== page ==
Is anyone else feeling giddy from their first spring harvest/projects, whether it be knitting a lightweight shawl, collecting the first seasonal greens from the garden or perhaps harvesting an early batch of honey?
Happy Wednesday, my friends.
New project alert! I am almost done with my Leksak tunic, but I couldn’t resist showing you my next project. I have had this beautiful fingering yarn called Wellspring from Bumblebirch for quite some time but hadn’t decided what I wanted to do with it. The color is called Rainstorm and its this beautiful gradient of blacks, greys, and creams….just gorgeous. I decided it would be perfect for a nice, simple summer shawl; something to throw on over summer dresses when the nights are cool or wear to temple. I chose Rosewater for a few reasons: it’s less than 500 yards and has an uncomplicated lace pattern. I think I can manage a few rows every day even with a new baby in my lap. I can’t wait to cast on!
Our chickens seem to have made themselves at home here on Wander Farm. We started allowing them to free range a few days ago and they seem to be loving their new found freedom. Every morning by 9:00am I release them from their chicken tractor for the day. Gabe locks the tractor up after they are nestled together on their roost for the evening, usually once it gets dark, around 9:00pm. We have seven chickens, and they lay 3-5 eggs a day, which is perfect for our family of four.
I’m so glad we were able to acquire chickens. We have had some grand plans for this property (many that were supposed to come to fruition this summer). Gabe had intended on building two major structures this summer: a chicken coop complete with running water and a smoker. Earlier this year we hired an arborist to design a layout for our new orchard, which would include 12 new raised beds, 40 nut and fruit trees, vines, berry bushes and an in-ground irrigation system.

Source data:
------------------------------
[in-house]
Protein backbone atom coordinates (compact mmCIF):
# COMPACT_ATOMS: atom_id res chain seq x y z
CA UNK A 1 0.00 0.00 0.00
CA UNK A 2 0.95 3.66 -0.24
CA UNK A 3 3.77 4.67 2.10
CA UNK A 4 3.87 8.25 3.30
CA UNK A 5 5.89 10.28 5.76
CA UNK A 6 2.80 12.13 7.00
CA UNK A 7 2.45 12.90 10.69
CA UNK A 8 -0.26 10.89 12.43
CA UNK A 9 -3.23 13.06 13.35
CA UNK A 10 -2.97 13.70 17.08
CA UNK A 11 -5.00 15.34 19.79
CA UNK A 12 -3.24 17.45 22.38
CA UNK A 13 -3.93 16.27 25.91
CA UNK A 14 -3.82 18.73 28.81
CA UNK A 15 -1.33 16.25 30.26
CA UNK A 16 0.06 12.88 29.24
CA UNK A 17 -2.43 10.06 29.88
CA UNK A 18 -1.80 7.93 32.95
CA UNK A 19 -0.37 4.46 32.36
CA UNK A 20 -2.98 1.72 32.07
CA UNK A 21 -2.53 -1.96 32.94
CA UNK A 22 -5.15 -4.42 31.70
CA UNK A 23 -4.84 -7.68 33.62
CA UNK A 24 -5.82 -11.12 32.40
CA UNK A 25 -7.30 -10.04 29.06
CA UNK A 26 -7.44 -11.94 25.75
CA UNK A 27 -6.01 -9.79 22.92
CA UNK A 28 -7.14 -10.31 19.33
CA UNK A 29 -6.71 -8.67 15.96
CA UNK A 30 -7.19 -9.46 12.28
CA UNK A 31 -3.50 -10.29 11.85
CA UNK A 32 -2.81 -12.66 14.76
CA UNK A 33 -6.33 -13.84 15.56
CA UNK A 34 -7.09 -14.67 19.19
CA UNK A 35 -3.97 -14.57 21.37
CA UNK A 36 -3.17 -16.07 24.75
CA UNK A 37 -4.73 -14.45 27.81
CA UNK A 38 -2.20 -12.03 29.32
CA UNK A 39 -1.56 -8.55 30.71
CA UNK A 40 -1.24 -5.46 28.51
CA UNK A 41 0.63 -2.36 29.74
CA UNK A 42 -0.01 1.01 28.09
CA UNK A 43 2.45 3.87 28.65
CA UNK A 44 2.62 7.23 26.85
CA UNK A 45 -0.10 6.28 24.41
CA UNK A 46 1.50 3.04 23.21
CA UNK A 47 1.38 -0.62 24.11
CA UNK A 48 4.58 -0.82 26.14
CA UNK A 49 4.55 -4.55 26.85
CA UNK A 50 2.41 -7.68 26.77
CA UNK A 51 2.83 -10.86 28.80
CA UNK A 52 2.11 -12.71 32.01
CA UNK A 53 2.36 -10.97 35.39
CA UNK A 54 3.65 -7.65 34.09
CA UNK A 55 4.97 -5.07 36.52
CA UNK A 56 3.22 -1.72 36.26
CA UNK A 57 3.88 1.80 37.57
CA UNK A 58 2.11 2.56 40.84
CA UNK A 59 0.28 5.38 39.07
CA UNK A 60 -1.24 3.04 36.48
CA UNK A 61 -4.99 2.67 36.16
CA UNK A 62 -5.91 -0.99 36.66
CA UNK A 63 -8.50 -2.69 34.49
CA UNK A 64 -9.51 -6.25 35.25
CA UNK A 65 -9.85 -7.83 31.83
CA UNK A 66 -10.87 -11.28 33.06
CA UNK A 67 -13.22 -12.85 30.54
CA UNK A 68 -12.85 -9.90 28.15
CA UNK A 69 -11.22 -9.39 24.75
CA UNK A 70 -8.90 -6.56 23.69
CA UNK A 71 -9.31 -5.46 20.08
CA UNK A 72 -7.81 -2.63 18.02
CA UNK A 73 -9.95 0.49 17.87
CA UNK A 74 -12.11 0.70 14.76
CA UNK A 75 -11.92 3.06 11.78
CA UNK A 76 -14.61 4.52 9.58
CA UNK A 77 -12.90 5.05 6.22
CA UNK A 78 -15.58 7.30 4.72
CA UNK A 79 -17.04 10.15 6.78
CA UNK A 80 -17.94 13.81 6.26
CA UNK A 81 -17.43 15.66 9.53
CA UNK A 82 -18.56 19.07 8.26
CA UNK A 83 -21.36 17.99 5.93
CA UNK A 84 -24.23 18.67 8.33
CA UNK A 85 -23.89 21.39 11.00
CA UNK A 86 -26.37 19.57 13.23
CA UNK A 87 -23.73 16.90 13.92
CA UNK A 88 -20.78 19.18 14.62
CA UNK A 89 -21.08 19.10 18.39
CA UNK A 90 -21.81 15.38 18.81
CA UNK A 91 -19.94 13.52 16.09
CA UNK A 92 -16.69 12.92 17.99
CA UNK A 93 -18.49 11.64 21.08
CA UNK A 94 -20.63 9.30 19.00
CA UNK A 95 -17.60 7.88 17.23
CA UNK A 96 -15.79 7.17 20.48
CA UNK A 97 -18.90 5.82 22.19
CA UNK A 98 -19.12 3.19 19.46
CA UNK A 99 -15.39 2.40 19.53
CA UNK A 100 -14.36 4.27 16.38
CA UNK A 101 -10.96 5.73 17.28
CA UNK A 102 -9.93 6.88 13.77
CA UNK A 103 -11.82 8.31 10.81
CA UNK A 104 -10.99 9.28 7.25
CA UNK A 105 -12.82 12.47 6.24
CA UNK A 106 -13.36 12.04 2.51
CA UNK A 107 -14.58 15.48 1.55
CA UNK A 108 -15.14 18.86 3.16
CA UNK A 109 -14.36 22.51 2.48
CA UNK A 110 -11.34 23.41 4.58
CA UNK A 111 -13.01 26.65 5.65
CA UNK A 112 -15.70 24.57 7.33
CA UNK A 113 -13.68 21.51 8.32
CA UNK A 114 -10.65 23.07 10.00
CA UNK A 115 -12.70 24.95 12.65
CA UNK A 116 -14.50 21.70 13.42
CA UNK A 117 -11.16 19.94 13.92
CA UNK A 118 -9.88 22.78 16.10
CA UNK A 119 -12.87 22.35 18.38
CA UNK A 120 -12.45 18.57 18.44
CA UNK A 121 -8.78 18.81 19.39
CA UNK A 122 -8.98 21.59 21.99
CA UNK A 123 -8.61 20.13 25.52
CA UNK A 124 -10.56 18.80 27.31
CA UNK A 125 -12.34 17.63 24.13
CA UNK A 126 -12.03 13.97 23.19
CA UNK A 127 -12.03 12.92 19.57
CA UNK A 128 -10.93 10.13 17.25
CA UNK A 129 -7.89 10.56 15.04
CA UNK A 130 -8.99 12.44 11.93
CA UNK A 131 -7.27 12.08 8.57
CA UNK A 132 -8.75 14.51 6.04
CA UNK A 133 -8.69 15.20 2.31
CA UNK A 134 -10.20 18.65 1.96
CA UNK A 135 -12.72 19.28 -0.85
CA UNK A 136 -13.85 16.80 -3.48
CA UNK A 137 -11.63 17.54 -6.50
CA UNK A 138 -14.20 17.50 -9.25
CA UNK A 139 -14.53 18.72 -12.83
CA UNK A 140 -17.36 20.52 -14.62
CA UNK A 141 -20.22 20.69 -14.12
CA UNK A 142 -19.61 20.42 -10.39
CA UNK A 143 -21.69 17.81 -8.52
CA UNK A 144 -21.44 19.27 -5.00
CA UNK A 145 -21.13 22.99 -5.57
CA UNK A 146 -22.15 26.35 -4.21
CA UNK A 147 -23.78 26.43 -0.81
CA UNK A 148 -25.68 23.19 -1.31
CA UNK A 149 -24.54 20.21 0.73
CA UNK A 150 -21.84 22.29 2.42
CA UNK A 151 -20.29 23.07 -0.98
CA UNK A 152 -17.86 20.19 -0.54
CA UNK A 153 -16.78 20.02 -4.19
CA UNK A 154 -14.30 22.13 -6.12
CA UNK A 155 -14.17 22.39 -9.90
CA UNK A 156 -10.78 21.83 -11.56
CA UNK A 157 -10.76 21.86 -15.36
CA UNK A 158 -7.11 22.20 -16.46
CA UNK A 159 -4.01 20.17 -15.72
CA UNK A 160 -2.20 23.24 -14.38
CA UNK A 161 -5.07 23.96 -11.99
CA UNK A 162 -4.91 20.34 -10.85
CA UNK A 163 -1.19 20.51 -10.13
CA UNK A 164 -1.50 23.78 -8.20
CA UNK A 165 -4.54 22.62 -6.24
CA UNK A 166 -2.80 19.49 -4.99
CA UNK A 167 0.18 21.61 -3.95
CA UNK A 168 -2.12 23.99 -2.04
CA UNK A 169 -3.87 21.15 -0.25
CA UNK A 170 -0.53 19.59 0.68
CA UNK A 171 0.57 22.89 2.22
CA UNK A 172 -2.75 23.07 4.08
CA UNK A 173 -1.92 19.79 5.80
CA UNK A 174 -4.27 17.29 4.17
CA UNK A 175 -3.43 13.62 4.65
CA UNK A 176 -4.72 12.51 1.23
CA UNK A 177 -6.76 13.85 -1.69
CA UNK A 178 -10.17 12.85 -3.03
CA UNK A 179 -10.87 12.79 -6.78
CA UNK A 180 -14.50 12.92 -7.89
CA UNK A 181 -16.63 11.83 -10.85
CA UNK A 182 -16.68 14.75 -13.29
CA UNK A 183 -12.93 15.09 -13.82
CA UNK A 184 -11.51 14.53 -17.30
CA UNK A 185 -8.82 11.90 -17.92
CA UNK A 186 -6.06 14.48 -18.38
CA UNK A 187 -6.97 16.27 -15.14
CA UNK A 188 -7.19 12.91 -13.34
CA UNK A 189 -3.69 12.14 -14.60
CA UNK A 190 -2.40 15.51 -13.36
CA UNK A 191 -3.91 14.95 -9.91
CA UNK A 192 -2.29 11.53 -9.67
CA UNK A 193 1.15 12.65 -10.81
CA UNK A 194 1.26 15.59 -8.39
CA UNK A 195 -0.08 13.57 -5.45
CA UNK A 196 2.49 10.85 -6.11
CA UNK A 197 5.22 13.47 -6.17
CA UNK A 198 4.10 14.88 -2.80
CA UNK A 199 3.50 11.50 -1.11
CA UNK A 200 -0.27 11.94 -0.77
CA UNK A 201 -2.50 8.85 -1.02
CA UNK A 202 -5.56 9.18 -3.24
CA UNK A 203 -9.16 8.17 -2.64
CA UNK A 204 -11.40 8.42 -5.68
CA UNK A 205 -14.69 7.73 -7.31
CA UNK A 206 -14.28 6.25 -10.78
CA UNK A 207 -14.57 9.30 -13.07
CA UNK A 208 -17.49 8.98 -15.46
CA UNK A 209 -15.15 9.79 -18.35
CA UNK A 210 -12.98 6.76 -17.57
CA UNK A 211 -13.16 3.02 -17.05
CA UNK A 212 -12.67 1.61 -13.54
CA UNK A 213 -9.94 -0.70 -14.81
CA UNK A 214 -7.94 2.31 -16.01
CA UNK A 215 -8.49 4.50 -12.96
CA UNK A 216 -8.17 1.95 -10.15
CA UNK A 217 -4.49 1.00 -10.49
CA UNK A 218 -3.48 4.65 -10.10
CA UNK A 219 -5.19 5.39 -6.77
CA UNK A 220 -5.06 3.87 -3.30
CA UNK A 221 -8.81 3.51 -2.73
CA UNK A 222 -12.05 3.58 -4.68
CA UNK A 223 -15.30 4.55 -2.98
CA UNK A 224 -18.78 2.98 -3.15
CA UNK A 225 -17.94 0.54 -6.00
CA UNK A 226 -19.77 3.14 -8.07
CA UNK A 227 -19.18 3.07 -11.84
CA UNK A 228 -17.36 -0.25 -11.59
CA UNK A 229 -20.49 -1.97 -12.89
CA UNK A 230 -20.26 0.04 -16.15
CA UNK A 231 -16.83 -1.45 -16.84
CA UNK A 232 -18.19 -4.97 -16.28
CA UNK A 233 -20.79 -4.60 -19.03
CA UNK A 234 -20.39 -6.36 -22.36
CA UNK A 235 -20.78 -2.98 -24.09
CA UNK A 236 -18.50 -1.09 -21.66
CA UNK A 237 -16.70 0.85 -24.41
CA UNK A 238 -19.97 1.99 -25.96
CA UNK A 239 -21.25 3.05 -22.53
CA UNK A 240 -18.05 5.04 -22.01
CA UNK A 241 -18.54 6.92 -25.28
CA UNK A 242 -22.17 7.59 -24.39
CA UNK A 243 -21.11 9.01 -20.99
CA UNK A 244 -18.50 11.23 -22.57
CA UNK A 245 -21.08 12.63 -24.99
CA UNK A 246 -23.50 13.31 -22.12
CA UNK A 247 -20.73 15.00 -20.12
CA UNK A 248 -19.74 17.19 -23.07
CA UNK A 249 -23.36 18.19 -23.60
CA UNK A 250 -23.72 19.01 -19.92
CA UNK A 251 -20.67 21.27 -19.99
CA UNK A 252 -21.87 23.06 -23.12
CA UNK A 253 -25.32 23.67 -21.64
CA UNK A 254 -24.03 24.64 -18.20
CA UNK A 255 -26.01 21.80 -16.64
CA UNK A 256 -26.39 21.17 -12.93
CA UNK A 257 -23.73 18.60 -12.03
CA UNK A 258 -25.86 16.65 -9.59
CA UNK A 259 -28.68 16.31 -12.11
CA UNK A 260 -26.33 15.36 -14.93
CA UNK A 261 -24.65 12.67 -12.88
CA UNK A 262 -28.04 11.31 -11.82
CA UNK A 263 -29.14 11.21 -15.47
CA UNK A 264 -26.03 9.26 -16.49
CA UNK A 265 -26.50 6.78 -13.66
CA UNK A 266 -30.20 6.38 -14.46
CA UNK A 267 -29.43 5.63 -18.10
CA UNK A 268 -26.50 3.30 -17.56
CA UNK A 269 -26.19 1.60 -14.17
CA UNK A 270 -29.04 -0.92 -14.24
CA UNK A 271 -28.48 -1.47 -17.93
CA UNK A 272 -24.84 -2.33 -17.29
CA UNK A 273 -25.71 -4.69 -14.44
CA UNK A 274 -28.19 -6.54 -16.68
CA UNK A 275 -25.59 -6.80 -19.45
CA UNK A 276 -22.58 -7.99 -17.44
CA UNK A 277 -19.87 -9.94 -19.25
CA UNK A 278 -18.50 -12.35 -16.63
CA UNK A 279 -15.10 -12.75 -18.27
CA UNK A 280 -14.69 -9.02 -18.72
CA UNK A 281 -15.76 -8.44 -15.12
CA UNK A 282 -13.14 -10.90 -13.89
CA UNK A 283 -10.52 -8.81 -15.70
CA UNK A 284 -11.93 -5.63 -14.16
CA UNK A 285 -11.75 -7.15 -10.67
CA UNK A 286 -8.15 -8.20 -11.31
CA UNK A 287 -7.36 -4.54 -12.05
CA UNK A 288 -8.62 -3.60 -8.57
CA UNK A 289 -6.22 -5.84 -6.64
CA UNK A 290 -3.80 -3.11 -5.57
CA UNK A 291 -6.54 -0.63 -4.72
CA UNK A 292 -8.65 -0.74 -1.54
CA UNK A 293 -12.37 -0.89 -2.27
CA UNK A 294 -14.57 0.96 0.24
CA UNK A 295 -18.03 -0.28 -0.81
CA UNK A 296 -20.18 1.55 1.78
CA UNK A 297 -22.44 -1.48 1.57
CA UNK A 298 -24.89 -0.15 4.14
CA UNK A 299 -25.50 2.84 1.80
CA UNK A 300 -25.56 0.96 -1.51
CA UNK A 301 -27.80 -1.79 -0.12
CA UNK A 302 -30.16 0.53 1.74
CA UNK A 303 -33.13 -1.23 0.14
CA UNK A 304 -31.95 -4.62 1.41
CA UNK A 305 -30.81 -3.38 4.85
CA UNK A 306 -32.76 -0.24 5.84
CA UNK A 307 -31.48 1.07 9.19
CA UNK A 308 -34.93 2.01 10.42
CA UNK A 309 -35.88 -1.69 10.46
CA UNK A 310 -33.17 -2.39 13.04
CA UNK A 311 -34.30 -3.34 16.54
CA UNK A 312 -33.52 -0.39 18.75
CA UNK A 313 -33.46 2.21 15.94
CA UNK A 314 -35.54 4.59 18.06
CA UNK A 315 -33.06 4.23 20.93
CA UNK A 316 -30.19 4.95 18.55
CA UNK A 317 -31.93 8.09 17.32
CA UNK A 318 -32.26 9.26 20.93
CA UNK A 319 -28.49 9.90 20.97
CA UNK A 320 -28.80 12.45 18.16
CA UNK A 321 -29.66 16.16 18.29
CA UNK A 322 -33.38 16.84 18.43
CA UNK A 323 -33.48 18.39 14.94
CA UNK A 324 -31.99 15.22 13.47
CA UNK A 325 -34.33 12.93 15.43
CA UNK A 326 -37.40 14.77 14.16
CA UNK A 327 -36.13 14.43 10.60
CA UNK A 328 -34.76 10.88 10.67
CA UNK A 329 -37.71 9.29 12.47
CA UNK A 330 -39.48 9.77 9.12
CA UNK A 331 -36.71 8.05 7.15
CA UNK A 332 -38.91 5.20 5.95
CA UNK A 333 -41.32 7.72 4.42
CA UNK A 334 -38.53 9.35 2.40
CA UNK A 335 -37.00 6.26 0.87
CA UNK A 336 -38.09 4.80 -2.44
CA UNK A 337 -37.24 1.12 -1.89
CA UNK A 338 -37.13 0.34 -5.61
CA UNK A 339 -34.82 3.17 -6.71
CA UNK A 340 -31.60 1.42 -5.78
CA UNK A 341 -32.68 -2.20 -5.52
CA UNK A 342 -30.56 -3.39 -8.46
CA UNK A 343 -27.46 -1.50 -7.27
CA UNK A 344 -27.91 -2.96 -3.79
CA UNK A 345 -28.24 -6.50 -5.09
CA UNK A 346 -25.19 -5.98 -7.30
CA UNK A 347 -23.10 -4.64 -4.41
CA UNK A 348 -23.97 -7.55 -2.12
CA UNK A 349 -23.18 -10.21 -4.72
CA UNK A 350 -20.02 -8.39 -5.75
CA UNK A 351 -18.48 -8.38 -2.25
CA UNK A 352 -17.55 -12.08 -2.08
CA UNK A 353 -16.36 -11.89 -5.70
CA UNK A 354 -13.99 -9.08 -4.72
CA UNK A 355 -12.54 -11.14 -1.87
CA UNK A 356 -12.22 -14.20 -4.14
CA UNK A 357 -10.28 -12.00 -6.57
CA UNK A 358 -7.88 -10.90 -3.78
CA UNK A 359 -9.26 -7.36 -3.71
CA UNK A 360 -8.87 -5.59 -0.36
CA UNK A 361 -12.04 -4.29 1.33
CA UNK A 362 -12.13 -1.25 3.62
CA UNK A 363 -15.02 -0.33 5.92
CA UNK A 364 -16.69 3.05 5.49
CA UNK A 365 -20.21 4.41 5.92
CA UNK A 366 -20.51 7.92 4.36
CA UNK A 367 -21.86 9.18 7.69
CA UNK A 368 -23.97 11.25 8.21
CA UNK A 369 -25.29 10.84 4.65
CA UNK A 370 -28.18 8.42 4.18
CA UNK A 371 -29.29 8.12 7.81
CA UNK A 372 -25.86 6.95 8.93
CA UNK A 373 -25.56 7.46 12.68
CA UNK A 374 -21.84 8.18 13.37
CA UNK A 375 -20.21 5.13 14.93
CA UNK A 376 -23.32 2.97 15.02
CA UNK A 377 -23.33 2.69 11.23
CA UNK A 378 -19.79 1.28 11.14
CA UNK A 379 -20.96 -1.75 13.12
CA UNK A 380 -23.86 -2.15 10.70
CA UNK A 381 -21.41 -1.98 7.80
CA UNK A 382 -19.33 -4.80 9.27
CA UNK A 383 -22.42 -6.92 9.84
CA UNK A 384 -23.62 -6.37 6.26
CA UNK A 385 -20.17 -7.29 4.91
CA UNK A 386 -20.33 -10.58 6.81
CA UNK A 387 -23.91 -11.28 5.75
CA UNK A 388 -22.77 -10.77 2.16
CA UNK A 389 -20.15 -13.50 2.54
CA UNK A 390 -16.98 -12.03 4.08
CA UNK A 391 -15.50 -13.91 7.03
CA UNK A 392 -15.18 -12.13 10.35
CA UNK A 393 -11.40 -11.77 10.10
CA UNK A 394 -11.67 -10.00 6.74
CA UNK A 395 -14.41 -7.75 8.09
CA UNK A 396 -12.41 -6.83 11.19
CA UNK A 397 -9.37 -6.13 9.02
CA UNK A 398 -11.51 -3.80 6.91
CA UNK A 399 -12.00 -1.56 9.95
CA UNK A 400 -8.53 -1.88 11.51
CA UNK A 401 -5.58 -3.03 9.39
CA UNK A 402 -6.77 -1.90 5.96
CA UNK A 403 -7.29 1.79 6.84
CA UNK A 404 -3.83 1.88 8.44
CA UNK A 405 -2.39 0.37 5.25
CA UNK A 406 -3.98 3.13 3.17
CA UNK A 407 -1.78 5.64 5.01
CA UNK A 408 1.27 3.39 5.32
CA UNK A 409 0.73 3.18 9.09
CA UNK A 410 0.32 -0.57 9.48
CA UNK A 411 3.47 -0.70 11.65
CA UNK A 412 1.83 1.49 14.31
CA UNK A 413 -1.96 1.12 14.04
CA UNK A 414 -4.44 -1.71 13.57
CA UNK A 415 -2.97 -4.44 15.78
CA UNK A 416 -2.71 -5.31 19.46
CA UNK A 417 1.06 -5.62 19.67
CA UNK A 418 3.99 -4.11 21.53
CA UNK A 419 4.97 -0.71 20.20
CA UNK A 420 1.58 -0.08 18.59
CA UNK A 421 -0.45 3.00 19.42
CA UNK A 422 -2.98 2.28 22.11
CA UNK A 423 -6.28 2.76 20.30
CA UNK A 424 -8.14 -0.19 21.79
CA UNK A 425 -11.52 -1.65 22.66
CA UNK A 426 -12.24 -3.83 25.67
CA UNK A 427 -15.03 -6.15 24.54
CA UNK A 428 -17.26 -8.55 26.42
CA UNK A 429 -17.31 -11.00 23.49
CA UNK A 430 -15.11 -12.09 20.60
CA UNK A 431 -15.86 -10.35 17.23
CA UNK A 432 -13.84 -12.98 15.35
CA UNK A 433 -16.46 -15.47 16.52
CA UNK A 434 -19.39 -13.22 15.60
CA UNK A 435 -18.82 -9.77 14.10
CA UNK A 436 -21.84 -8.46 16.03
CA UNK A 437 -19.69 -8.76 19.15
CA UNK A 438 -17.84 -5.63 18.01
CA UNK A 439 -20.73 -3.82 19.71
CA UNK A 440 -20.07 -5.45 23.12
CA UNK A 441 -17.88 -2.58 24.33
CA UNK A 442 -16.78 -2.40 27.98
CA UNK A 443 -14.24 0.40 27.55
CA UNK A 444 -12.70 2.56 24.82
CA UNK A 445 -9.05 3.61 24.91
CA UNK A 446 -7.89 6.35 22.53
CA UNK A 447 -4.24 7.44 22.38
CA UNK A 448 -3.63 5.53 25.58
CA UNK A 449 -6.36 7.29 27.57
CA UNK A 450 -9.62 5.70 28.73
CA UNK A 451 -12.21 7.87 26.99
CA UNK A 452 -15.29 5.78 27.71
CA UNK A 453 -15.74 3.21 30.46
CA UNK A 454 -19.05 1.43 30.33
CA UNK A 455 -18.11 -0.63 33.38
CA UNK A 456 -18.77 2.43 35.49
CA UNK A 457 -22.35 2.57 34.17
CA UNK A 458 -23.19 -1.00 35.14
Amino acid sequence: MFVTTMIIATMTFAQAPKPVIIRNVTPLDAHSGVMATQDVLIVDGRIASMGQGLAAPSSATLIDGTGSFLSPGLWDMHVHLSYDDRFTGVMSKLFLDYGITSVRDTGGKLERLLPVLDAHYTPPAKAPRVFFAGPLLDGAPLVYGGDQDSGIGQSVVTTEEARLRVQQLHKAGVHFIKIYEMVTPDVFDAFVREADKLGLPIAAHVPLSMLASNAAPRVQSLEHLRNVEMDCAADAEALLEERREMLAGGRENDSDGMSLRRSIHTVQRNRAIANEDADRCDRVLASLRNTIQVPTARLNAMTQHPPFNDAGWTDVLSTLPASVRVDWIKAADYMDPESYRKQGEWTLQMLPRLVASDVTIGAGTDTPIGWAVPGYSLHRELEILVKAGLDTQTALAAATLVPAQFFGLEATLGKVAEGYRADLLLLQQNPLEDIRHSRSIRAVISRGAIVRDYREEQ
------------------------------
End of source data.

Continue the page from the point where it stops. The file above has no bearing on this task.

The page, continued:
I told you the plans were grand.
But then, life got in the way. Gabe’s work schedule has increased and his time at home has become very limited and will most likely stay that way for the remainder of the summer. We will be lucky if he has a full week off after the baby is born. We decided to postpone the building of the chicken coop and smoker until next spring. We went ahead with the plans for the new orchard, but then tax season hit and practically every bit of money that we had put away for the new orchard was paid to Uncle Sam (don’t even get me started on this, I still become livid just thinking about it).
There was no way we were going to pay for a new irrigation system to be installed when there weren’t any trees to water anyway. We thought about planting half the trees ourselves this summer and the other half next summer, but without an irrigation system it meant all the trees would have to be watered by hand. With Gabe’s limited free time, that means the chore would be mine, and neither Gabe nor I were keen on me watering an acre of fruit trees twice a day (by hand) during my third trimester or with a newborn. And so there went that plan.
This summer isn’t a total waste. Gabe did find time to build the new raised beds and he planted the raspberry and blueberry bushes. We will hold off on the vines (grape and kiwi) until it’s time to plant the trees and install the irrigation system. Last week during a partially long nap time, I managed to plant a few rows of carrots, lettuce and radishes. Gabe planted 50 Walla Walla onions for me because my back was completely shot by that point. The garden will have less variety than last year, and I probably won’t can as much, but we will still have a garden (and baby!) to enjoy this summer.